Roundup: More Proposed Cuts at USDA

Rural housing advocates not pleased with proposed budget • Cheaper ways to inspect meat and poultry • Rural Arizona missing out on job growth • Meth has become epidemic in Ohio • Wind energy to spur growth in Iowa? • Rural roads still more dangerous than city streets • Telcos sabotage rural high-speed Internet in California • EPA tries to break into the fracking regulation game


Brian Auer

Artist Leonard Knight will have two memorial services next week — one in San Diego and the other at the site of the Knight’s famous creation, “Salvation Mountain.” The structure – part sculpture, part roadside attraction – stands at the entrance to Slab City, an off-the-grid desert community in southeast California.

“Salvation Mountain” is a mound of adobe and straw painted with Bible verses and Christian sayings. While famous in its own right among folk-art enthusiasts, the work received wider attention when it was featured in the film “Into the Wild.” Knight also made an appearance in the motion picture.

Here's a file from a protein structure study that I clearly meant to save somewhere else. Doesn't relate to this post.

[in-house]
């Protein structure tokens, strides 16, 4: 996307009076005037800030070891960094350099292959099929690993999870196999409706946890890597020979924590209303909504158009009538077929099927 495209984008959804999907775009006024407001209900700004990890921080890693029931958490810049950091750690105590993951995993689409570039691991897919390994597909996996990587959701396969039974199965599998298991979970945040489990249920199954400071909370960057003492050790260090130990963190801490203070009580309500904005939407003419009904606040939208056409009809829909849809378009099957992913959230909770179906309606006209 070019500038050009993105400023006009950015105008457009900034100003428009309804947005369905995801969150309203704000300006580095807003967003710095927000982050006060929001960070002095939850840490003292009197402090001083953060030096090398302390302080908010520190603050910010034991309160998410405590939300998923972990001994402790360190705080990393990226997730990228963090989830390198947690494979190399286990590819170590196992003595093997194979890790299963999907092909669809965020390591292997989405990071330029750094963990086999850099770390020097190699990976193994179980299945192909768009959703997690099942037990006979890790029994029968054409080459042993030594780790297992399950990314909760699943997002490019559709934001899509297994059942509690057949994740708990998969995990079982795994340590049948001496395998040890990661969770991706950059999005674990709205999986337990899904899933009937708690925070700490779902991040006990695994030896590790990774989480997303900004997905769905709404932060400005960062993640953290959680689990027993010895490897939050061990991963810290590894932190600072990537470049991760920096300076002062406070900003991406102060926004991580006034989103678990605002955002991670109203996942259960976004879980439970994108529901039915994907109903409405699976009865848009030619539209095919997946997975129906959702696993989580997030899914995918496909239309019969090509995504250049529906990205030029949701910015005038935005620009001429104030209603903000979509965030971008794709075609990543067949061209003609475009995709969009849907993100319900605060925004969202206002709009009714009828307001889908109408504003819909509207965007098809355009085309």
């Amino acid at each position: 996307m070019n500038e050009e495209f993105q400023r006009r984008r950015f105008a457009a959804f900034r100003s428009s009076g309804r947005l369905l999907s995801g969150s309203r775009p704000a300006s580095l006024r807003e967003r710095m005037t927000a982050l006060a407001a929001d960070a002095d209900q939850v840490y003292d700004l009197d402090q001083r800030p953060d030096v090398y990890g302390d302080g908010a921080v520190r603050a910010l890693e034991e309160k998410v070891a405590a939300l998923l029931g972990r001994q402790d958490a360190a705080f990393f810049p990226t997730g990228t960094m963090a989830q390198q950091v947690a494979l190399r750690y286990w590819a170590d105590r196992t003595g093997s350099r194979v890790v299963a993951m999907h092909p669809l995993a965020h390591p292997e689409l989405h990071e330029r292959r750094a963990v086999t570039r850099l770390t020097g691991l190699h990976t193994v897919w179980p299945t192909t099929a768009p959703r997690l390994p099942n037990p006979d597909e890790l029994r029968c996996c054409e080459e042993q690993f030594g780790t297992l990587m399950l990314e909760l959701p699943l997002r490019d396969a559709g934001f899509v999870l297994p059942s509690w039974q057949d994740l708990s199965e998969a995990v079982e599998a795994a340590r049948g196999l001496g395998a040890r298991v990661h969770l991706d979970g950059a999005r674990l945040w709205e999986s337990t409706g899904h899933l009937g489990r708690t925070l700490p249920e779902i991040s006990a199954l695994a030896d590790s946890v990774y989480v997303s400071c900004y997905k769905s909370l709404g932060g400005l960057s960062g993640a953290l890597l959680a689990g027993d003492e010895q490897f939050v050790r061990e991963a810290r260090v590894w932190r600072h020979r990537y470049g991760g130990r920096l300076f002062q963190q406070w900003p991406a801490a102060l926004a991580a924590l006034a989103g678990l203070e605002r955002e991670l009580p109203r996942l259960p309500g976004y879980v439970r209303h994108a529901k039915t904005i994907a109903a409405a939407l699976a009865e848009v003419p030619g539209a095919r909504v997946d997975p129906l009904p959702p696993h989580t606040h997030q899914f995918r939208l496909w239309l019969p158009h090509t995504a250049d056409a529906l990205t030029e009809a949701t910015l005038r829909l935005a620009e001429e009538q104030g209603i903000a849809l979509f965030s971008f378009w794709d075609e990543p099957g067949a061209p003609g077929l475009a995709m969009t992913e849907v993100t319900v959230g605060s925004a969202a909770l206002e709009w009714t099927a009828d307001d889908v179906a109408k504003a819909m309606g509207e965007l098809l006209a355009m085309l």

He said the message of the sculpture is “God is love.” “Keep it simple — just love somebody,” he said in 2012. “And sooner or later that love will come back.”


Rural housing advocates say the president’s proposed 2015 budget is a “race to the bottom” because of cuts in development and housing programs.

This report is from Sarah Mickelson at the National Rural Housing Coalition:

… The President’s FY15 Budget Request demonstrates just how little USDA supports its Rural Development and Rural Housing programs. Overall, the President’s budget proposes an additional $230 million in cuts to critical Rural Development programs, including nearly $160 million in cuts to Water/Wastewater grants, $66 million less for Rural Business programs, and $38 million in cuts to Rural Housing programs. If enacted, Rural Development programs will be cut by nearly $1 billion since 2010.